In a previous post I talked about how I had the highest of expectations for the new WWE-branded ECW. It seemed like Vince McMahon was going to let Paul E. do his thing and just watch to see what the show evolves into. Recent weeks had been about as forgettable as ever for me. Largely because every headline match featured WWE guys. Why would you start ECW and then feel the need to bring in WWE guys? You have two WWE-branded shows already — Smackdown and Raw. Let ECW be ECW. Anyhow, I had just about lost hope on this thing. And then I turned the TV on last night and was reminded of why I love ECW.
There’s one thing that sets ECW apart from all other wrestling shows: the intimate relationship that the wrestlers have with the crowd. ECW fans respect two things: history and real talent. If a hero from wrestling days past show up, no doubt they’ll get a rousing cheer from the crowd. And ironically, even though the crowd is considerably smaller, the applause always feels much more heartfelt. (Both on TV and in the arena — I was there when Dusty Rhodes showed up to feud with Steve Corino.) Yes, WWE fans recognize those who paved the way as well. But ECW brings out the more hardcore fan (on a whole.) WWE fans will buy DVDs and may tune in to other wrestling shows. ECW fans buy tapes of Japanese federation shows and are knowledgeable of other promotions. (I’m sure I’ll get a debate on that, but those who watch and listen to chants know the deal.)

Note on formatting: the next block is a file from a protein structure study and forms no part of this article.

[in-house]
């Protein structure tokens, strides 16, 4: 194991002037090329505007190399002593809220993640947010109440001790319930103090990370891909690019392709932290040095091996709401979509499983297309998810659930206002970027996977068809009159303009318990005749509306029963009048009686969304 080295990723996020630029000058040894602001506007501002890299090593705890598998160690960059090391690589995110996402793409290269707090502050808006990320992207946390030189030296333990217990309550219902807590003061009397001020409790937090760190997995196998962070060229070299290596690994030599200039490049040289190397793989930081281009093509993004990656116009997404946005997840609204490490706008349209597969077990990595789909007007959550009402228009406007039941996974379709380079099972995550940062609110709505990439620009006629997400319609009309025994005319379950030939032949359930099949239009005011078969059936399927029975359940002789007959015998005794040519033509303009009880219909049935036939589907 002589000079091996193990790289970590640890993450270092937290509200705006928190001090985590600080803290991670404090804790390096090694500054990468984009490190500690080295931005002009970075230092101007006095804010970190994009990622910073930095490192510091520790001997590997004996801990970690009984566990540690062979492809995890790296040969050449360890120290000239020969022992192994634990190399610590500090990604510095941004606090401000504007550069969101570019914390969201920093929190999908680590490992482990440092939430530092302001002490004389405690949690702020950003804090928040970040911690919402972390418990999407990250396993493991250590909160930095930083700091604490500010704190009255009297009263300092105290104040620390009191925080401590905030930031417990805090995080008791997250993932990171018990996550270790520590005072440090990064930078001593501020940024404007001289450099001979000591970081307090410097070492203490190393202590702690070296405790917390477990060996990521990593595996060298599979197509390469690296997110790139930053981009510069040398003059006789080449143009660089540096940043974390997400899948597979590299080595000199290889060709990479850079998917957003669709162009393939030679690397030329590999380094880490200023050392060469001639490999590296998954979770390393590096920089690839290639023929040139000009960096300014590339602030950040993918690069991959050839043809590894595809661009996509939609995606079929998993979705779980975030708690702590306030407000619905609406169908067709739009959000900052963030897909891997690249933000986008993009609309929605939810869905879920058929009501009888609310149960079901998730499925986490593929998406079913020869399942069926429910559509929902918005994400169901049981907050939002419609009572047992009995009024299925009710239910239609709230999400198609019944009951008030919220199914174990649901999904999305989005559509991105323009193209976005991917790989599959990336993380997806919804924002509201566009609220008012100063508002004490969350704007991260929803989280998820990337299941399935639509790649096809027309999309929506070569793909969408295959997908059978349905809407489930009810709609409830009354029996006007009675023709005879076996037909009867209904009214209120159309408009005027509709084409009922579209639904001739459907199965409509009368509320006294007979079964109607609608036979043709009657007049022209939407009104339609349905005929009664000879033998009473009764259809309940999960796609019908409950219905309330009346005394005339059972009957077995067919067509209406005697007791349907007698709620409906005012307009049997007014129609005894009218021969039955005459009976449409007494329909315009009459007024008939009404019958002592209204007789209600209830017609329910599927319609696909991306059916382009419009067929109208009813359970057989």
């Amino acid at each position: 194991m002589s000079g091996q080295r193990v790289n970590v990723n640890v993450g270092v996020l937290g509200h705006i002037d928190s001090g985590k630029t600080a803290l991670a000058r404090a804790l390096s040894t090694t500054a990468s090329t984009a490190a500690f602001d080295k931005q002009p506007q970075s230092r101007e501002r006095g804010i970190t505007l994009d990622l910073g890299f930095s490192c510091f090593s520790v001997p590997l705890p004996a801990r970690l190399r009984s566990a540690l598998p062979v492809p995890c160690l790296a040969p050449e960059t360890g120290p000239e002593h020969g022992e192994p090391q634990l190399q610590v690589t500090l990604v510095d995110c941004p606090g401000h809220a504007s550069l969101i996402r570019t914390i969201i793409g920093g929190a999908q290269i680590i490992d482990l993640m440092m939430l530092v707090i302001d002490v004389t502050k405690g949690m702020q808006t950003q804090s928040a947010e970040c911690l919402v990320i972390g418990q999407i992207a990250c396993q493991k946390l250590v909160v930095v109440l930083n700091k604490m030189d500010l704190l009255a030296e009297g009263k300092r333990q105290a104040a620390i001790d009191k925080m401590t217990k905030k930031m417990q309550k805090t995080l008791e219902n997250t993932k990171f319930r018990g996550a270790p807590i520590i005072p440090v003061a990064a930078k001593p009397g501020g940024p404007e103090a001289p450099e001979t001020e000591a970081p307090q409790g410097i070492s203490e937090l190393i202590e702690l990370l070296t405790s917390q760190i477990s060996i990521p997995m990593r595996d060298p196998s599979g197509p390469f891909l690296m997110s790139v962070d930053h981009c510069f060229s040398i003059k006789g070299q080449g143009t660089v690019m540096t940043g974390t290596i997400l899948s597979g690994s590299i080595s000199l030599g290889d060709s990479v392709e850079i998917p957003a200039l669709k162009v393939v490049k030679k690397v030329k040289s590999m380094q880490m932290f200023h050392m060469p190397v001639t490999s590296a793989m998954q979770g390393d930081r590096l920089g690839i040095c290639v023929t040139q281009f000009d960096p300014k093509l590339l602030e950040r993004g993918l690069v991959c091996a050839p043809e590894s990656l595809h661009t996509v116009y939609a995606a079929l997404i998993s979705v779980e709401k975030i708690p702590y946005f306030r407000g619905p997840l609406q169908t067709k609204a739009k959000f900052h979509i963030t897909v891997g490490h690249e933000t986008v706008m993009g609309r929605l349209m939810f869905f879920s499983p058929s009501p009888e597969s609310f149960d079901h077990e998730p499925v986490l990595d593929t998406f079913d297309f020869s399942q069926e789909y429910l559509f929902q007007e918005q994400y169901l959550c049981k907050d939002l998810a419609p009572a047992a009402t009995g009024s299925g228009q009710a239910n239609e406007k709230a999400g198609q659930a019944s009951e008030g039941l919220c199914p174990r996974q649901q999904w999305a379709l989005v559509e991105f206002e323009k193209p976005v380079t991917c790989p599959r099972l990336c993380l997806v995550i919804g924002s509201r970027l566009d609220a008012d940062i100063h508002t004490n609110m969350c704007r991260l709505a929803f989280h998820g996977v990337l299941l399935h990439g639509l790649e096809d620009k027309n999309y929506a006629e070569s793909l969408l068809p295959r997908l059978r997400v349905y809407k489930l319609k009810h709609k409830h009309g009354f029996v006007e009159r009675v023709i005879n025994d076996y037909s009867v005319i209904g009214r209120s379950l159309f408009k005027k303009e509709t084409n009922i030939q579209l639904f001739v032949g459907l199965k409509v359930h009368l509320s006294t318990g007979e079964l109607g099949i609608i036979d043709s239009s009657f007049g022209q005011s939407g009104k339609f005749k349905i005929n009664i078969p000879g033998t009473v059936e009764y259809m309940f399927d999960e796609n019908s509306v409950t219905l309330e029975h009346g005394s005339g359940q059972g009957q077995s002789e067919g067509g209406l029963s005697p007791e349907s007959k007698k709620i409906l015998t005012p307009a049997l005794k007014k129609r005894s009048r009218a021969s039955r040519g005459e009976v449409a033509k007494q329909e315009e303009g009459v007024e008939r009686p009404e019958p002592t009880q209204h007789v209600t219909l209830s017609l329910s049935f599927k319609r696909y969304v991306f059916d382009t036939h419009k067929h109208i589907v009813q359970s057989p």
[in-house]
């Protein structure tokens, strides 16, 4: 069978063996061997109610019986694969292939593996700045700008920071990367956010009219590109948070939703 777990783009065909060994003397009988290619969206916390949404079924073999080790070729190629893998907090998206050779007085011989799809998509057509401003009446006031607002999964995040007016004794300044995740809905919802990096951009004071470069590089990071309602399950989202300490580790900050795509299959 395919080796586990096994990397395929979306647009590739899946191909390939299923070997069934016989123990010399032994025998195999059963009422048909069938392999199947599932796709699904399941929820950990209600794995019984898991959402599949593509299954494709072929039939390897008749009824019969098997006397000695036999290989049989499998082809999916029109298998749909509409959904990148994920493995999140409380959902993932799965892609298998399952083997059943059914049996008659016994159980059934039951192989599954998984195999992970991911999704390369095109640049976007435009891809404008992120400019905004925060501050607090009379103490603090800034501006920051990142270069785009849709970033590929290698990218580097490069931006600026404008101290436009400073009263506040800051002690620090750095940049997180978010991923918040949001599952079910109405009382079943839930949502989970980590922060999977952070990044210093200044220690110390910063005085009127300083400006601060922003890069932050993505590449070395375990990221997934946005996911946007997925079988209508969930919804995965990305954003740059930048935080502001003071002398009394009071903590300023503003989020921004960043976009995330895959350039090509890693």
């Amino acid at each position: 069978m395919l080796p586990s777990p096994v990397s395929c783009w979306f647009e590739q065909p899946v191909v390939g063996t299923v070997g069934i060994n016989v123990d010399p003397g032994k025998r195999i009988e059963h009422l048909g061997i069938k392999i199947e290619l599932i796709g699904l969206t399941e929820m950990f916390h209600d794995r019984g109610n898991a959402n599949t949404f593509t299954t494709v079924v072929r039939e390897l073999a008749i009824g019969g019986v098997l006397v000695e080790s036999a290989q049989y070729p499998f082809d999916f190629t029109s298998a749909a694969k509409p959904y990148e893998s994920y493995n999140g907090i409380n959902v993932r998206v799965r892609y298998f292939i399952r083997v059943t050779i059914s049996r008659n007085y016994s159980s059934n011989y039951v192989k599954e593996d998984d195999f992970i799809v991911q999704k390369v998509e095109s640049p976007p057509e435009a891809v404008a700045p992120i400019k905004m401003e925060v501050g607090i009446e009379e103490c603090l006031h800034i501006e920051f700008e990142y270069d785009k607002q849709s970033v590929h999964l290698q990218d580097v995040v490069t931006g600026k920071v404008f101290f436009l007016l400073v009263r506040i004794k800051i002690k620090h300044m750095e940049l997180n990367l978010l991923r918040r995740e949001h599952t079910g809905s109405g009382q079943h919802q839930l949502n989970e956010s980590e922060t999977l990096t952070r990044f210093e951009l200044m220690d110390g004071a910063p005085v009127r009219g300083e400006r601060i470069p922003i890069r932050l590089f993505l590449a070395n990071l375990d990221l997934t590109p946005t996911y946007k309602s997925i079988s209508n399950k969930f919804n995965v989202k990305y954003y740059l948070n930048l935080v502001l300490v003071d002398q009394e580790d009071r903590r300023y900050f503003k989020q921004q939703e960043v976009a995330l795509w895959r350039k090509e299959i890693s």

But more than their respect of history, the thing I love about the real ECW crowds (like the one in the Hammerstein last night) is that they go completely away from the standard wrestling script. CM Punk and Justin Credible had a four-star match. Probably one of the best matches I’ve seen all year (and that’s not saying much since I barely watch like I used to.) I had never had the opportunity to see CM Punk wrestle. I was kinda turned off by the vignettes where he talked about how “streetwise” he was. Well, he surely proved his worth in the ring. Incredible innovative style, good grappling, great high spots, and finished the match with a submission move I’d never seen (almost like a sitting front-face lock and cobra clutch, combined.) I was very impressed and I will be tuning in to watch him again. But what made the match so enjoyable was the crowd appreciation of these guys putting on a great show. You heard applause throughout the entire match — something you’ll never see on USA or whatever channel they have Smackdown on these days. WWE crowds sit and drool into their popcorn until, 1) the finish of the match 2) someone breaks a table/falls through the ring, or 3) someone does a run-in. Perhaps it’s not fair to compare? Maybe if Raw had a house of only a couple of hundred people we’d see a more intimate reaction. Nonetheless, you can totally appreciate the crowd reaction at a real ECW show. Continue reading ‘ECW Show on August 1: Back to True ECW Roots’